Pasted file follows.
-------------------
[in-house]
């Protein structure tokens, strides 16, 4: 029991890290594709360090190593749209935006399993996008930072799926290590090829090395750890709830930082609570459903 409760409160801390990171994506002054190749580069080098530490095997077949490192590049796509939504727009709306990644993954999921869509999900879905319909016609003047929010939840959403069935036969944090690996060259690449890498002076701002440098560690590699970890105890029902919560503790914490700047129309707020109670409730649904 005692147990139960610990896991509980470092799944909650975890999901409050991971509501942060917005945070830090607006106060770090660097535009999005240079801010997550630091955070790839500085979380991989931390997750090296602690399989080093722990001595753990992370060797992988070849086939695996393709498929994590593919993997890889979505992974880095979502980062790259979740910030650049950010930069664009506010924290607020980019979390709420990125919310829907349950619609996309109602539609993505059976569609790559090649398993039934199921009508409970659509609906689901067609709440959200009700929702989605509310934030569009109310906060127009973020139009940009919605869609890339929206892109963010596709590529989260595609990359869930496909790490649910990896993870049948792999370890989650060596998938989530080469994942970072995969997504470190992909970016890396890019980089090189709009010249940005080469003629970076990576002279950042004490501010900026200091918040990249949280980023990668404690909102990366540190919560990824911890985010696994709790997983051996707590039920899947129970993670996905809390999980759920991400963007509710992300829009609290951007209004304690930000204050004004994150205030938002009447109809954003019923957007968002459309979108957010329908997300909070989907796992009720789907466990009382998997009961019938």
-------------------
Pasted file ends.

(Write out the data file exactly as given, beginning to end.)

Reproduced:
[in-house]
């Protein structure tokens, strides 16, 4: 029991890290594709360090190593749209935006399993996008930072799926290590090829090395750890709830930082609570459903 409760409160801390990171994506002054190749580069080098530490095997077949490192590049796509939504727009709306990644993954999921869509999900879905319909016609003047929010939840959403069935036969944090690996060259690449890498002076701002440098560690590699970890105890029902919560503790914490700047129309707020109670409730649904 005692147990139960610990896991509980470092799944909650975890999901409050991971509501942060917005945070830090607006106060770090660097535009999005240079801010997550630091955070790839500085979380991989931390997750090296602690399989080093722990001595753990992370060797992988070849086939695996393709498929994590593919993997890889979505992974880095979502980062790259979740910030650049950010930069664009506010924290607020980019979390709420990125919310829907349950619609996309109602539609993505059976569609790559090649398993039934199921009508409970659509609906689901067609709440959200009700929702989605509310934030569009109310906060127009973020139009940009919605869609890339929206892109963010596709590529989260595609990359869930496909790490649910990896993870049948792999370890989650060596998938989530080469994942970072995969997504470190992909970016890396890019980089090189709009010249940005080469003629970076990576002279950042004490501010900026200091918040990249949280980023990668404690909102990366540190919560990824911890985010696994709790997983051996707590039920899947129970993670996905809390999980759920991400963007509710992300829009609290951007209004304690930000204050004004994150205030938002009447109809954003019923957007968002459309979108957010329908997300909070989907796992009720789907466990009382998997009961019938």